Water is the most essential of natural resources, yet freshwater systems are directly threatened by human activities and will be further affected by anthropogenic climate change. This study provides the first comprehensive worldwide analysis of threats to fresh water that considers both human water security and biodiversity perspectives within a global geospatial framework.
Protecting the world’s freshwater resources requires diagnosing threats over a broad range of scales, from global to local. Whereas previous assessments of water resources have relied on fragmentary data often expressed as country-level statistics, an international group of researchers, including UWA’s Winthrop Professor Peter Davies, have recently conducted a worldwide analysis of threats to fresh water that, for the first time, considers human water security and biodiversity perspectives within a global geospatial framework.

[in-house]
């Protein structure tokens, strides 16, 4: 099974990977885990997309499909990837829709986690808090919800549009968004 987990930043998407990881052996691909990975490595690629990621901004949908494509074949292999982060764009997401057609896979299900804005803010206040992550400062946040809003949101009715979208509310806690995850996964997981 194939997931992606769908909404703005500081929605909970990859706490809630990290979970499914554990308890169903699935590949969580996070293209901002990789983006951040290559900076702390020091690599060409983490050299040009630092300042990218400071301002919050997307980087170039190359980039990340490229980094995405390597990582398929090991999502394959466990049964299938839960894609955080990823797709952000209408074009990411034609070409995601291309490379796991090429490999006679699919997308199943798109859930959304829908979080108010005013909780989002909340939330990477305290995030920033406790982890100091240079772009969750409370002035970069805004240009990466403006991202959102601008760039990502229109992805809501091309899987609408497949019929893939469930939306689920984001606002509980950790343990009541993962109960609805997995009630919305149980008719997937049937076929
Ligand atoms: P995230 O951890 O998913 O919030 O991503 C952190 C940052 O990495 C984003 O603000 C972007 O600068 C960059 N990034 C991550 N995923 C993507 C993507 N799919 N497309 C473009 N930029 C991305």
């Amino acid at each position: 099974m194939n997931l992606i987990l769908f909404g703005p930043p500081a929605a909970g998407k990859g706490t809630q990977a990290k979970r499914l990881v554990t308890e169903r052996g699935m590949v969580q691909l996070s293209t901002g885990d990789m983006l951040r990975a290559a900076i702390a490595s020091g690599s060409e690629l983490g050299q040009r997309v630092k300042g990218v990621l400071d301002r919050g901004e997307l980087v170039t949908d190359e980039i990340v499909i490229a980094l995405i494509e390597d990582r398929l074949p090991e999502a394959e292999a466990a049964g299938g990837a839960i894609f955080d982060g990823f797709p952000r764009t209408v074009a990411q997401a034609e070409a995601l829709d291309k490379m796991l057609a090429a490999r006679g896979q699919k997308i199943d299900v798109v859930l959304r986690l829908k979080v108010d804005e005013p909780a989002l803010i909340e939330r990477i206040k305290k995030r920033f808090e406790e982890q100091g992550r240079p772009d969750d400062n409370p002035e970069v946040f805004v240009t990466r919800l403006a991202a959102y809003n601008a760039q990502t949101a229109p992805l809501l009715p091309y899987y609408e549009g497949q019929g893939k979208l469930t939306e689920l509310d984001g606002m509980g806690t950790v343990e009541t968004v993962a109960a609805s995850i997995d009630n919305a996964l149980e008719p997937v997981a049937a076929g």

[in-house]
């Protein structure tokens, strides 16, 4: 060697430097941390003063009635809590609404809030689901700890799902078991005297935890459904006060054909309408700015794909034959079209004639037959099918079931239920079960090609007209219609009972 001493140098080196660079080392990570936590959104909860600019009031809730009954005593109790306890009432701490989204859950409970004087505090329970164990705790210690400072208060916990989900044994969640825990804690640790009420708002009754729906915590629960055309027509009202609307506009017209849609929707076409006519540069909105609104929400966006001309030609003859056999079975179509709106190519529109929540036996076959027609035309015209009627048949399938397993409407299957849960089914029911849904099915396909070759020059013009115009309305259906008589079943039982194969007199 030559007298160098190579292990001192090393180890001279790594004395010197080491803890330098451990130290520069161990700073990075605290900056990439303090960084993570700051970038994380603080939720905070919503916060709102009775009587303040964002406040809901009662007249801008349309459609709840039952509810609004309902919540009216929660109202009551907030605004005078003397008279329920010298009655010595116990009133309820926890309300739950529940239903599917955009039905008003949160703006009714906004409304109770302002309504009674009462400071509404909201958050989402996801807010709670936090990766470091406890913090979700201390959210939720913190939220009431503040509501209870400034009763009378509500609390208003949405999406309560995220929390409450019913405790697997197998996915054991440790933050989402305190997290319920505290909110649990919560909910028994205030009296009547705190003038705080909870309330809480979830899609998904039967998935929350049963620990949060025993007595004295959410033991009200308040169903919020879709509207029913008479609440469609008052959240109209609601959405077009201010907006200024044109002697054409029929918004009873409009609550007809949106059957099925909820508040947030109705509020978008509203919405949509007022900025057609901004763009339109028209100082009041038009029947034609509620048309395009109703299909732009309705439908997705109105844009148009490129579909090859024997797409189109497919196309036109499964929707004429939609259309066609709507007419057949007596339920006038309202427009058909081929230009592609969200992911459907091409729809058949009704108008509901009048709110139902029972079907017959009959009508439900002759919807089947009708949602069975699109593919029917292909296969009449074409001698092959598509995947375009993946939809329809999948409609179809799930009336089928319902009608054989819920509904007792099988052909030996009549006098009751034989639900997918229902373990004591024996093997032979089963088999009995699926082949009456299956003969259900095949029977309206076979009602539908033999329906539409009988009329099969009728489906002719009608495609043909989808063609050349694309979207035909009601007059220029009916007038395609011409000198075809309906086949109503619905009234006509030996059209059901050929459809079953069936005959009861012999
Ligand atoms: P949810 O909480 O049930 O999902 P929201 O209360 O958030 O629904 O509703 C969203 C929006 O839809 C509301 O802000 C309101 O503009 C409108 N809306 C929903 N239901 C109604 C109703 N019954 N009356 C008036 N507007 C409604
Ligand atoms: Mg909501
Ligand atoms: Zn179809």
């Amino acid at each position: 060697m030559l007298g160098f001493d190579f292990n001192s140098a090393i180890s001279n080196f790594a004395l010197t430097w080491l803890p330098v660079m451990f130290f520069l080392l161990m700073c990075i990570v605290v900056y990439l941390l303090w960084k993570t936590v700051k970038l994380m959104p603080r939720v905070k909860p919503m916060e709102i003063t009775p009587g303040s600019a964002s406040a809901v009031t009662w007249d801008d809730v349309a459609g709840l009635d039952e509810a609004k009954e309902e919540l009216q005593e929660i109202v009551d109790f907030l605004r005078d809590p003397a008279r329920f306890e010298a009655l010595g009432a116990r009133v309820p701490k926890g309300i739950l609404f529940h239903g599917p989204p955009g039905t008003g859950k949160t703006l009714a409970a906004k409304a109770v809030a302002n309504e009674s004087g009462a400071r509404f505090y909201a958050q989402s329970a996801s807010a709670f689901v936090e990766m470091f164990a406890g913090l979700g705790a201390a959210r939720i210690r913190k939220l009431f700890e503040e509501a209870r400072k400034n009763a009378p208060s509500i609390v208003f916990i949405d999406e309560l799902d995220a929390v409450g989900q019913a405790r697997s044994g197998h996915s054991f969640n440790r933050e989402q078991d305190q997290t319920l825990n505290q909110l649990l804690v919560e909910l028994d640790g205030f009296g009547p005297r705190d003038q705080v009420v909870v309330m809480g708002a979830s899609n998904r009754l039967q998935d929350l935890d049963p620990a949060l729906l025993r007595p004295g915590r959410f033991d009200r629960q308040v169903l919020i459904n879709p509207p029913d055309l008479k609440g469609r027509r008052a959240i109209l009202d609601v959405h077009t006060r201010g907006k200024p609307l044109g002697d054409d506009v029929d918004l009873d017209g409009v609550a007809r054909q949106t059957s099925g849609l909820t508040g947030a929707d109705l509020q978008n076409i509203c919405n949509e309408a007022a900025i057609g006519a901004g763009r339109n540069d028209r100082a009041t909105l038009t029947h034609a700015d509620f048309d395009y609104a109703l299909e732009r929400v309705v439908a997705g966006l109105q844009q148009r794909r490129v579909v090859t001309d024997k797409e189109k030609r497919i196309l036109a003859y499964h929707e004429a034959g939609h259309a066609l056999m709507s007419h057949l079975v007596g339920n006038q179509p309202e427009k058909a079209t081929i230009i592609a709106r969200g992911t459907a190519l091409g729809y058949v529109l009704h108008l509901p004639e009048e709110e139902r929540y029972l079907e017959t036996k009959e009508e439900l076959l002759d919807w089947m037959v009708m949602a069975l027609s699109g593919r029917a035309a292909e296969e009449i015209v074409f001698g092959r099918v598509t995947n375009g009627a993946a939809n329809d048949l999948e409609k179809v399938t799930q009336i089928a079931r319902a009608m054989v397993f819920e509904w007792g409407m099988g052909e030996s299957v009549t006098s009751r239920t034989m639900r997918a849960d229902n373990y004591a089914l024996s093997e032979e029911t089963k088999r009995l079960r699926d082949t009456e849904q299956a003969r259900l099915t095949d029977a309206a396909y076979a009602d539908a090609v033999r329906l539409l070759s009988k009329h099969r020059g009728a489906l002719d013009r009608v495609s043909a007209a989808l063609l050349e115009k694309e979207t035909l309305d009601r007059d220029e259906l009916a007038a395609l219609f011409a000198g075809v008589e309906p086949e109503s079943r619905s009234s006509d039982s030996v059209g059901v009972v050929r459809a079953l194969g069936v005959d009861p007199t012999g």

The study found that nearly 80% of the world’s population, particularly those in developing countries, are exposed to high levels of threat to water security, and that 65% of freshwater habitats are under moderate to high threat. Indeed, estimates suggest that at least 10, 000–20, 000 freshwater species are extinct or at risk, with loss rates rivalling those of previous transitions between geological epochs like the Pleistocene-to-Holocene. The worldwide pattern of river threats documented by these researchers offers the most comprehensive analysis so far of threats to water security for both humans and nature.
- Charles Vorosmarty (City University of New York)
- David Dudgeon (University of Hong Kong)
- Peter McIntire (University of Michigan)
- Mark Gessner (EAWAG, Switzerland)
- S. Glidden / Alex Prusevich (University of New Hampshire)
- Reidy Liermnann (University of Washington).